US consumer cut back on credit card use in April
News from Boston.com:

WASHINGTON (AP) — U.S. consumer borrowing increased more slowly in April, restrained by a sharp reduction in credit card debt.

The report suggests Americans may be resisting their credit cards after seeing employers pull back on hiring this spring.

The Federal Reserve said Thursday that consumers increased borrowing by $ 6.5 billion in April. That’s just half the March gain.

The increase was driven by a $ 9.96 billion rise in a category that measures auto and student loans. That offset a $ 3.4 billion drop in credit card debt, the first decline since January.

Total borrowing rose to a seasonally adjusted $ 2.55 trillion. That was slightly below the all-time high of $ 2.58 trillion reached in July 2008, eight months after the Great Recession began.

Consumers had begun to use their credit cards more freely at the start of the year, a move that coincided with solid job gains over the winter. But hiring slowed sharply in April and May, which may have forced some to cut back on their plastic.

Employers added just 69,000 jobs in May, the fewest in a year, and…………… continues on Boston.com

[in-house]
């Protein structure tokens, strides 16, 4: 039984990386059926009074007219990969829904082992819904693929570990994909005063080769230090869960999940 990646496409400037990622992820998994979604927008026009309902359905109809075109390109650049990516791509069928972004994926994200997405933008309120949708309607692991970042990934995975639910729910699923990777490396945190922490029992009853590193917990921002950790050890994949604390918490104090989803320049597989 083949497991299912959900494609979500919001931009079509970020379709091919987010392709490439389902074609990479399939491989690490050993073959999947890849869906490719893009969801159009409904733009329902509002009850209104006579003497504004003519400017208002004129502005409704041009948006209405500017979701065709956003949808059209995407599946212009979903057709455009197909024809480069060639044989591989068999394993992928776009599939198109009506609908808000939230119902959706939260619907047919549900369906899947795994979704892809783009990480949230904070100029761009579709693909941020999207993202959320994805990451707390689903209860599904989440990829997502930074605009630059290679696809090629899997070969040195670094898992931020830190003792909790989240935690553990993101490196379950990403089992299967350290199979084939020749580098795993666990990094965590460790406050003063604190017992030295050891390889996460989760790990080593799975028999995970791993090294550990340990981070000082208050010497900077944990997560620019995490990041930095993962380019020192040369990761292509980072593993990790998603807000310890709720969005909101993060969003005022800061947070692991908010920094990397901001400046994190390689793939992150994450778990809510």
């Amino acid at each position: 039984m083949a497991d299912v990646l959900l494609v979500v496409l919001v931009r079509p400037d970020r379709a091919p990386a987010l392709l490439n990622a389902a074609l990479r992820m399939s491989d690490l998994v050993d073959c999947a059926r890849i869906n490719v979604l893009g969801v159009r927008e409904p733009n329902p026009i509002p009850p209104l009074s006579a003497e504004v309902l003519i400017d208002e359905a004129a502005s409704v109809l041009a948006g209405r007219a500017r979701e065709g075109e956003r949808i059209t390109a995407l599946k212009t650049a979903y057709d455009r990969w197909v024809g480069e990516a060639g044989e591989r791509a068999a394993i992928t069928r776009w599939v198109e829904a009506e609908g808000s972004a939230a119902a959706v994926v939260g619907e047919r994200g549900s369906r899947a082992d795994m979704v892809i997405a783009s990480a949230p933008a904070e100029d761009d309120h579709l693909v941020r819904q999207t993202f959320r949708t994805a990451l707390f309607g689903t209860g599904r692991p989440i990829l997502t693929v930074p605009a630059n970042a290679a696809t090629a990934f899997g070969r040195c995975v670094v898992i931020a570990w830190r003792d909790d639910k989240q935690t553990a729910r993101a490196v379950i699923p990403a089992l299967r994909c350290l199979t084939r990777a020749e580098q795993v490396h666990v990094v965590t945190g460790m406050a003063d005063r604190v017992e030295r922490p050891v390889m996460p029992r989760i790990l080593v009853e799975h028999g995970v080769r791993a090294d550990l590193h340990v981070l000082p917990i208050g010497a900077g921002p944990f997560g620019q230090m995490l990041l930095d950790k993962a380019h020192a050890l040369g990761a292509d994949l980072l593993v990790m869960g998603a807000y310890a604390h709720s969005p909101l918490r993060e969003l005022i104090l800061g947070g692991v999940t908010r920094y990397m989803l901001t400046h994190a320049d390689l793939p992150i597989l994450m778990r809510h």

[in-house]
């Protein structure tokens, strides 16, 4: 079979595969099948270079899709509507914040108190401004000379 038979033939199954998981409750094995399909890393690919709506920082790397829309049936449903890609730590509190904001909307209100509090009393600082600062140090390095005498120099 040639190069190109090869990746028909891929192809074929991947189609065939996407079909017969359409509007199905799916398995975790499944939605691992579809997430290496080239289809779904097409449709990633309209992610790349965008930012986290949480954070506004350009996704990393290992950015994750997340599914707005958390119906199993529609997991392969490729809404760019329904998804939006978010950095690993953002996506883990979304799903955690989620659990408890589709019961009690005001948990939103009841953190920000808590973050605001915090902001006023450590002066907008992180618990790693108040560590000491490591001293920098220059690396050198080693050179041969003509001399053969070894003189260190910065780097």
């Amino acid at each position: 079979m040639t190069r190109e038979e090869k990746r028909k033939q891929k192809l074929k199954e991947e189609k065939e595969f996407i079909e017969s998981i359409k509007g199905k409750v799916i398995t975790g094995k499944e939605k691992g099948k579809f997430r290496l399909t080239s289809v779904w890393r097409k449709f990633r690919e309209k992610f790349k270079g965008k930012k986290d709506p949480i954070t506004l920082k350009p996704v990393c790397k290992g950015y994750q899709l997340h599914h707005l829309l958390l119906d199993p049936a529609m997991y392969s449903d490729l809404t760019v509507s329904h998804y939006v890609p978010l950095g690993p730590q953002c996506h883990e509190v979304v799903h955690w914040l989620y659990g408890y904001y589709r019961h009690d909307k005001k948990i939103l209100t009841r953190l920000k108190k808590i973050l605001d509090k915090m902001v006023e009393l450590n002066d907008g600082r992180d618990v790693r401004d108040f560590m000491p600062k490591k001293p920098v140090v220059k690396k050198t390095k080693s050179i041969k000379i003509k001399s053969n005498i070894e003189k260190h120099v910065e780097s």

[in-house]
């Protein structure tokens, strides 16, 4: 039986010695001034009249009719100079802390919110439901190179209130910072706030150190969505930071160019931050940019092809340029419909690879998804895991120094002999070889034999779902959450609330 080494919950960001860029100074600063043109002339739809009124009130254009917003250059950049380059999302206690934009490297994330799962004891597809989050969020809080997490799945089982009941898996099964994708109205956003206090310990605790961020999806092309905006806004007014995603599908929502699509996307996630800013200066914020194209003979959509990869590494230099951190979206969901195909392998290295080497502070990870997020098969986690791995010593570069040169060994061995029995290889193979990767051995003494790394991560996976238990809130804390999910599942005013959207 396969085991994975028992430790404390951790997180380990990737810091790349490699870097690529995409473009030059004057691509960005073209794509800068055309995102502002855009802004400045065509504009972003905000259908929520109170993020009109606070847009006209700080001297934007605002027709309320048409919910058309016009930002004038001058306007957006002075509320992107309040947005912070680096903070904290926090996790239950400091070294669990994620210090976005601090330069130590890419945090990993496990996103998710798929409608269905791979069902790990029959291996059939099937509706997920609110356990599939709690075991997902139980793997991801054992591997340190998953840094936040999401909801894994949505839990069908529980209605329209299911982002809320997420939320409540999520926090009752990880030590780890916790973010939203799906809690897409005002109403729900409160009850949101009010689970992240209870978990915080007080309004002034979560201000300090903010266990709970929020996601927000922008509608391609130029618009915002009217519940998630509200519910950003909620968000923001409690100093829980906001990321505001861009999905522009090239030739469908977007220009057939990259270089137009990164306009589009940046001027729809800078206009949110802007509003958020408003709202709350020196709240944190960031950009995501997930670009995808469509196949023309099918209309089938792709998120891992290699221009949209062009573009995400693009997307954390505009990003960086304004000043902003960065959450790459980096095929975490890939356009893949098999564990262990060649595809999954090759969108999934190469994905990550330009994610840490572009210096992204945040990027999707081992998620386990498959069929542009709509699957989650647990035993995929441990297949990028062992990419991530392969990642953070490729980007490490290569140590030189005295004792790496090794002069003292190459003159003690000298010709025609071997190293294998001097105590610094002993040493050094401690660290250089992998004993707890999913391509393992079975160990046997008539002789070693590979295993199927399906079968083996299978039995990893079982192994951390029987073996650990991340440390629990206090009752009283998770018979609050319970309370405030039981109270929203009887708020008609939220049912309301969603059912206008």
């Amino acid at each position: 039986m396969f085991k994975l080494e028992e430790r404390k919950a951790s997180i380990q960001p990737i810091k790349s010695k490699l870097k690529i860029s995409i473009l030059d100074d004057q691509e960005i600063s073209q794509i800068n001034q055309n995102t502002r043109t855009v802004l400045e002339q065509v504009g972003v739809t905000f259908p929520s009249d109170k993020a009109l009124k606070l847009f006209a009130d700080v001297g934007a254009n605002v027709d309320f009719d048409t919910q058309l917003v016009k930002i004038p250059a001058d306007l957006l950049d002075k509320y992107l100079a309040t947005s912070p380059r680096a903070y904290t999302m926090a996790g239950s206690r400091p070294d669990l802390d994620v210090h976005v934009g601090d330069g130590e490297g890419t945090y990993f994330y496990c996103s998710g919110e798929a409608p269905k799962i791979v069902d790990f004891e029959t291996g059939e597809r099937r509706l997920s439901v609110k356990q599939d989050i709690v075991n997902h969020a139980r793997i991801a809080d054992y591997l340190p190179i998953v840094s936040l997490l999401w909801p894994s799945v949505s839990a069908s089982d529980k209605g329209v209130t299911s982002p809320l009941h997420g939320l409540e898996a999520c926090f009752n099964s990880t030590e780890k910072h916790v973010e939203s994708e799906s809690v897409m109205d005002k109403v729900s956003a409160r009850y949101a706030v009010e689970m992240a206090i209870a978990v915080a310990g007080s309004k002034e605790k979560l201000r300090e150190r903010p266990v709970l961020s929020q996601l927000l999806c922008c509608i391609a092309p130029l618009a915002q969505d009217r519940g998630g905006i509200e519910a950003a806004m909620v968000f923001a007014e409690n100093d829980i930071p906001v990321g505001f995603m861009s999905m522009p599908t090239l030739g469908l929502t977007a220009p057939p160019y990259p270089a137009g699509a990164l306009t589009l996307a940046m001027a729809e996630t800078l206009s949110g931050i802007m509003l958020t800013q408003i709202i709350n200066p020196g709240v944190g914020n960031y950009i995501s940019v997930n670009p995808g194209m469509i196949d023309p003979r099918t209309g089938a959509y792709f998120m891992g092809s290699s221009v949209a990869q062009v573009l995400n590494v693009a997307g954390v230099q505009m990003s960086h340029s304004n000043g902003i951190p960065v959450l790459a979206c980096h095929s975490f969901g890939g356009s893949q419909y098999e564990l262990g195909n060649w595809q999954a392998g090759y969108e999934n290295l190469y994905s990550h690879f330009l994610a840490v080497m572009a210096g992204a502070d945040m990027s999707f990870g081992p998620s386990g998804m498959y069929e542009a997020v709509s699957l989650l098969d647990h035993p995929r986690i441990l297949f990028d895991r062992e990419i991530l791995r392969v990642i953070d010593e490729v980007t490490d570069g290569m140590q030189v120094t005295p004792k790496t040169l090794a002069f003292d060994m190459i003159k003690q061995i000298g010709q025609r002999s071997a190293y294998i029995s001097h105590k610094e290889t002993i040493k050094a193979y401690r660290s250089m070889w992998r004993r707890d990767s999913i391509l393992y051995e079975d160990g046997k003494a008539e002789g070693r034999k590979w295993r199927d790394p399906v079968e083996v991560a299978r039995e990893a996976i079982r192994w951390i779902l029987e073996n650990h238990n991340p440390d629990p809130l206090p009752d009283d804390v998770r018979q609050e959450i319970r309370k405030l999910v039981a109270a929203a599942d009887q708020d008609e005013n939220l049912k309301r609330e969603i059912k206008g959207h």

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Related News:

Should Credit Card Complaints be Hush-Hush or Open to All?
News from Fox Business:

Should your beef with your credit card issuer be a matter of public record?  Or should  the details be hidden?

Those are the questions regulators from a federal financial watchdog agency are grappling with as they craft a policy on how best to disclose the details of thousands of credit card complaints they receive each year.

Getting the word out about credit card complaints — minus personal information that could identify the complainer — could potentially help someone else avoid the same mistakes or help lawmakers draft measures to prevent future problems, says the Consumer Financial Protection Bureau (CFPB).

Open and closed debate

“By enabling more informed decisions about credit card use, the CFPB intends for its complaint data disclosures to improve the transparency and efficiency of the credit card market,” the agency stated. Earlier this year, the bureau sent out requests for comments on a proposed policy for handling public release of details of credit card complaints. Regulators have not yet issued a final policy, but are expected to do so in the coming months.

Under the CFPB proposal, the public would have online access to a database maintained by the agency. Users w…………… continues on Fox Business

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